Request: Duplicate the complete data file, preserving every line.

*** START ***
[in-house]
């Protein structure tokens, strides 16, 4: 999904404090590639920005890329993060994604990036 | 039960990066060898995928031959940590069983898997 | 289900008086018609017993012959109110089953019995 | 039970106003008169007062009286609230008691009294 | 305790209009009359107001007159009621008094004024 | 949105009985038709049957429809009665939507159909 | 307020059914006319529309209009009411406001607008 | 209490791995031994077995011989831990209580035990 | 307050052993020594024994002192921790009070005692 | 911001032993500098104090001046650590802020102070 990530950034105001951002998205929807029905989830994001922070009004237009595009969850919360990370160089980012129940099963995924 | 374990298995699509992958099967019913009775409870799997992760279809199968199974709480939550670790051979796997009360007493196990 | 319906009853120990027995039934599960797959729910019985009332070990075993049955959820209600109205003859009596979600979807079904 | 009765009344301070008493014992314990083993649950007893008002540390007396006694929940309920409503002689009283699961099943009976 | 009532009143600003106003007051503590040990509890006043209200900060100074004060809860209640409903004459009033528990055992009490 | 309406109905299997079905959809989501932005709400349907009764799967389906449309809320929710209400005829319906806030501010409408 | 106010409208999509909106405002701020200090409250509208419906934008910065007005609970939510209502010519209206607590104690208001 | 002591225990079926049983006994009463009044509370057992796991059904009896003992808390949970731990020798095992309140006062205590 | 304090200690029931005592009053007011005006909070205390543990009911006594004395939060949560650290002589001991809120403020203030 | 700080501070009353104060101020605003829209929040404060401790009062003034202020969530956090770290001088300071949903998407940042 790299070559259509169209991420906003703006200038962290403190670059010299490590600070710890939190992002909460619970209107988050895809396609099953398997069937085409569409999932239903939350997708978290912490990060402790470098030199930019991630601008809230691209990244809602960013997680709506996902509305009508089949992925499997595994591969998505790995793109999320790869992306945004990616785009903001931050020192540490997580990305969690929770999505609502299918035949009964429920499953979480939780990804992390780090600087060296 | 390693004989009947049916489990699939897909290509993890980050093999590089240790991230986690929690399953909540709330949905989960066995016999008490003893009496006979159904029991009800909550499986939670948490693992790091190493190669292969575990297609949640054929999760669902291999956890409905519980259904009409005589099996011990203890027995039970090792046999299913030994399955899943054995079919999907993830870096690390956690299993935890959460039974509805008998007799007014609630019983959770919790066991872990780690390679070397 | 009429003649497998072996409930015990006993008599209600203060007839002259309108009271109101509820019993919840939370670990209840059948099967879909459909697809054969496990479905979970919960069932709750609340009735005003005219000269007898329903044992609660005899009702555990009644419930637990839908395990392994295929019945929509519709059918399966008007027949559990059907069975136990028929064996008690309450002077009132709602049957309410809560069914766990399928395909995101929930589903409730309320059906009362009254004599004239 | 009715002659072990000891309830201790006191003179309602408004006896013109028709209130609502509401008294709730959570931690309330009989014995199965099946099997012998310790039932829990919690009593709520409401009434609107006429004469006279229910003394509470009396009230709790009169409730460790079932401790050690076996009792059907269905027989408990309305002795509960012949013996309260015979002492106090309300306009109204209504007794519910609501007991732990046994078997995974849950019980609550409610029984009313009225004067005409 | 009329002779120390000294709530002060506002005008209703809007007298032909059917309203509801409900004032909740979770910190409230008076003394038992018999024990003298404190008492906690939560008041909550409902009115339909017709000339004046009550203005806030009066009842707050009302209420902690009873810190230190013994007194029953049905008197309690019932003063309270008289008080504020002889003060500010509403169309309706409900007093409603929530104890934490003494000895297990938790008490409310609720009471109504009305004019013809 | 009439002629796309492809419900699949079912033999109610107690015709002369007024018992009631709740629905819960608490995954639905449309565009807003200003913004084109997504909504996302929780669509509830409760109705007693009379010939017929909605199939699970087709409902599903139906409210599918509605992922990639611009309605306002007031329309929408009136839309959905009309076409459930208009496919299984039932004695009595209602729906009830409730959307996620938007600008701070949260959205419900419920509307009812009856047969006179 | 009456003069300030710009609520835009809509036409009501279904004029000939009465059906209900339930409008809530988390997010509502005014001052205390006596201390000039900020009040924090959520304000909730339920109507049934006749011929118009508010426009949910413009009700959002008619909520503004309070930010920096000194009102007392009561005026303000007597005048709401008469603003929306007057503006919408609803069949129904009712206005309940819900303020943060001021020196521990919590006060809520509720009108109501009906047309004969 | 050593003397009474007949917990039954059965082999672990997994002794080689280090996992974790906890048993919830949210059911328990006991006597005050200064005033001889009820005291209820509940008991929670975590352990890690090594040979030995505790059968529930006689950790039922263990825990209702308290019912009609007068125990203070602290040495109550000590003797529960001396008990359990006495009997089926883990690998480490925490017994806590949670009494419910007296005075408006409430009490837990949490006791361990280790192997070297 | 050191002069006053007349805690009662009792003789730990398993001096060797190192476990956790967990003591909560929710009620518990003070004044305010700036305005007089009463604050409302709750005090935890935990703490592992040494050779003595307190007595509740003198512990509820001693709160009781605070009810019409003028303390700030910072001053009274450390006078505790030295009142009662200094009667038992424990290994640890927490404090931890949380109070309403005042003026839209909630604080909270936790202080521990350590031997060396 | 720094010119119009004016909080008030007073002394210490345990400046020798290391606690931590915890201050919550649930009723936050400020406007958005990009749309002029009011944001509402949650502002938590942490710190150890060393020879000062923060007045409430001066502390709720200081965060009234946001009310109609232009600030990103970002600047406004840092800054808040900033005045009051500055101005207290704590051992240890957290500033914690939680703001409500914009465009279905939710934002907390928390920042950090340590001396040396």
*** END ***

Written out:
[in-house]
């Protein structure tokens, strides 16, 4: 999904404090590639920005890329993060994604990036 | 039960990066060898995928031959940590069983898997 | 289900008086018609017993012959109110089953019995 | 039970106003008169007062009286609230008691009294 | 305790209009009359107001007159009621008094004024 | 949105009985038709049957429809009665939507159909 | 307020059914006319529309209009009411406001607008 | 209490791995031994077995011989831990209580035990 | 307050052993020594024994002192921790009070005692 | 911001032993500098104090001046650590802020102070 990530950034105001951002998205929807029905989830994001922070009004237009595009969850919360990370160089980012129940099963995924 | 374990298995699509992958099967019913009775409870799997992760279809199968199974709480939550670790051979796997009360007493196990 | 319906009853120990027995039934599960797959729910019985009332070990075993049955959820209600109205003859009596979600979807079904 | 009765009344301070008493014992314990083993649950007893008002540390007396006694929940309920409503002689009283699961099943009976 | 009532009143600003106003007051503590040990509890006043209200900060100074004060809860209640409903004459009033528990055992009490 | 309406109905299997079905959809989501932005709400349907009764799967389906449309809320929710209400005829319906806030501010409408 | 106010409208999509909106405002701020200090409250509208419906934008910065007005609970939510209502010519209206607590104690208001 | 002591225990079926049983006994009463009044509370057992796991059904009896003992808390949970731990020798095992309140006062205590 | 304090200690029931005592009053007011005006909070205390543990009911006594004395939060949560650290002589001991809120403020203030 | 700080501070009353104060101020605003829209929040404060401790009062003034202020969530956090770290001088300071949903998407940042 790299070559259509169209991420906003703006200038962290403190670059010299490590600070710890939190992002909460619970209107988050895809396609099953398997069937085409569409999932239903939350997708978290912490990060402790470098030199930019991630601008809230691209990244809602960013997680709506996902509305009508089949992925499997595994591969998505790995793109999320790869992306945004990616785009903001931050020192540490997580990305969690929770999505609502299918035949009964429920499953979480939780990804992390780090600087060296 | 390693004989009947049916489990699939897909290509993890980050093999590089240790991230986690929690399953909540709330949905989960066995016999008490003893009496006979159904029991009800909550499986939670948490693992790091190493190669292969575990297609949640054929999760669902291999956890409905519980259904009409005589099996011990203890027995039970090792046999299913030994399955899943054995079919999907993830870096690390956690299993935890959460039974509805008998007799007014609630019983959770919790066991872990780690390679070397 | 009429003649497998072996409930015990006993008599209600203060007839002259309108009271109101509820019993919840939370670990209840059948099967879909459909697809054969496990479905979970919960069932709750609340009735005003005219000269007898329903044992609660005899009702555990009644419930637990839908395990392994295929019945929509519709059918399966008007027949559990059907069975136990028929064996008690309450002077009132709602049957309410809560069914766990399928395909995101929930589903409730309320059906009362009254004599004239 | 009715002659072990000891309830201790006191003179309602408004006896013109028709209130609502509401008294709730959570931690309330009989014995199965099946099997012998310790039932829990919690009593709520409401009434609107006429004469006279229910003394509470009396009230709790009169409730460790079932401790050690076996009792059907269905027989408990309305002795509960012949013996309260015979002492106090309300306009109204209504007794519910609501007991732990046994078997995974849950019980609550409610029984009313009225004067005409 | 009329002779120390000294709530002060506002005008209703809007007298032909059917309203509801409900004032909740979770910190409230008076003394038992018999024990003298404190008492906690939560008041909550409902009115339909017709000339004046009550203005806030009066009842707050009302209420902690009873810190230190013994007194029953049905008197309690019932003063309270008289008080504020002889003060500010509403169309309706409900007093409603929530104890934490003494000895297990938790008490409310609720009471109504009305004019013809 | 009439002629796309492809419900699949079912033999109610107690015709002369007024018992009631709740629905819960608490995954639905449309565009807003200003913004084109997504909504996302929780669509509830409760109705007693009379010939017929909605199939699970087709409902599903139906409210599918509605992922990639611009309605306002007031329309929408009136839309959905009309076409459930208009496919299984039932004695009595209602729906009830409730959307996620938007600008701070949260959205419900419920509307009812009856047969006179 | 009456003069300030710009609520835009809509036409009501279904004029000939009465059906209900339930409008809530988390997010509502005014001052205390006596201390000039900020009040924090959520304000909730339920109507049934006749011929118009508010426009949910413009009700959002008619909520503004309070930010920096000194009102007392009561005026303000007597005048709401008469603003929306007057503006919408609803069949129904009712206005309940819900303020943060001021020196521990919590006060809520509720009108109501009906047309004969 | 050593003397009474007949917990039954059965082999672990997994002794080689280090996992974790906890048993919830949210059911328990006991006597005050200064005033001889009820005291209820509940008991929670975590352990890690090594040979030995505790059968529930006689950790039922263990825990209702308290019912009609007068125990203070602290040495109550000590003797529960001396008990359990006495009997089926883990690998480490925490017994806590949670009494419910007296005075408006409430009490837990949490006791361990280790192997070297 | 050191002069006053007349805690009662009792003789730990398993001096060797190192476990956790967990003591909560929710009620518990003070004044305010700036305005007089009463604050409302709750005090935890935990703490592992040494050779003595307190007595509740003198512990509820001693709160009781605070009810019409003028303390700030910072001053009274450390006078505790030295009142009662200094009667038992424990290994640890927490404090931890949380109070309403005042003026839209909630604080909270936790202080521990350590031997060396 | 720094010119119009004016909080008030007073002394210490345990400046020798290391606690931590915890201050919550649930009723936050400020406007958005990009749309002029009011944001509402949650502002938590942490710190150890060393020879000062923060007045409430001066502390709720200081965060009234946001009310109609232009600030990103970002600047406004840092800054808040900033005045009051500055101005207290704590051992240890957290500033914690939680703001409500914009465009279905939710934002907390928390920042950090340590001396040396």